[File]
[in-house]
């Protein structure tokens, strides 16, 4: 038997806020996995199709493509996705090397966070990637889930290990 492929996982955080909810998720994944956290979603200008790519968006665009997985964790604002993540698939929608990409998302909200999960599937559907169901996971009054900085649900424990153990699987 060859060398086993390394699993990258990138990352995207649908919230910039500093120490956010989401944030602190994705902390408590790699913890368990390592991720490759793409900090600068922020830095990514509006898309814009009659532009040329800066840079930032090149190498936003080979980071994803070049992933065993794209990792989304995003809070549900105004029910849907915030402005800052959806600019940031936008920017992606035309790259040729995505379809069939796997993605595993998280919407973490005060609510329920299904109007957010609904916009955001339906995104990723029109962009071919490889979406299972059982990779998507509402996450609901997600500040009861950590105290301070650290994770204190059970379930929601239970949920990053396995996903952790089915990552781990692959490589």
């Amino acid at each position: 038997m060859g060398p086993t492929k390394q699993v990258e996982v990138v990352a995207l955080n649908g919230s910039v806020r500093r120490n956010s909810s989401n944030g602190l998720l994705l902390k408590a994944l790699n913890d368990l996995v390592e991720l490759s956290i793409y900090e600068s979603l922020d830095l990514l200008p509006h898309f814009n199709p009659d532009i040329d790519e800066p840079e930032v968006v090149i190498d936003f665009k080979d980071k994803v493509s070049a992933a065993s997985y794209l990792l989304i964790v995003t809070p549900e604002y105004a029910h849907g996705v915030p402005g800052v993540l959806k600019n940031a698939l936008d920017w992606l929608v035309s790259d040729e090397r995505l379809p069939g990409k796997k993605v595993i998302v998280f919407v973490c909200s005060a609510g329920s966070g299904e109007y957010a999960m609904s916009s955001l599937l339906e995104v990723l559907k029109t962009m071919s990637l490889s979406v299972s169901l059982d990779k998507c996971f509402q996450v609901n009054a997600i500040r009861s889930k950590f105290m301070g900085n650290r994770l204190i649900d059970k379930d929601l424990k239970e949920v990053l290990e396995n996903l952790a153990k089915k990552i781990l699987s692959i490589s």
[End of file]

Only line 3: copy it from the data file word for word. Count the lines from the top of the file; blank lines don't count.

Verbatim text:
């Amino acid at each position: 038997m060859g060398p086993t492929k390394q699993v990258e996982v990138v990352a995207l955080n649908g919230s910039v806020r500093r120490n956010s909810s989401n944030g602190l998720l994705l902390k408590a994944l790699n913890d368990l996995v390592e991720l490759s956290i793409y900090e600068s979603l922020d830095l990514l200008p509006h898309f814009n199709p009659d532009i040329d790519e800066p840079e930032v968006v090149i190498d936003f665009k080979d980071k994803v493509s070049a992933a065993s997985y794209l990792l989304i964790v995003t809070p549900e604002y105004a029910h849907g996705v915030p402005g800052v993540l959806k600019n940031a698939l936008d920017w992606l929608v035309s790259d040729e090397r995505l379809p069939g990409k796997k993605v595993i998302v998280f919407v973490c909200s005060a609510g329920s966070g299904e109007y957010a999960m609904s916009s955001l599937l339906e995104v990723l559907k029109t962009m071919s990637l490889s979406v299972s169901l059982d990779k998507c996971f509402q996450v609901n009054a997600i500040r009861s889930k950590f105290m301070g900085n650290r994770l204190i649900d059970k379930d929601l424990k239970e949920v990053l290990e396995n996903l952790a153990k089915k990552i781990l699987s692959i490589s």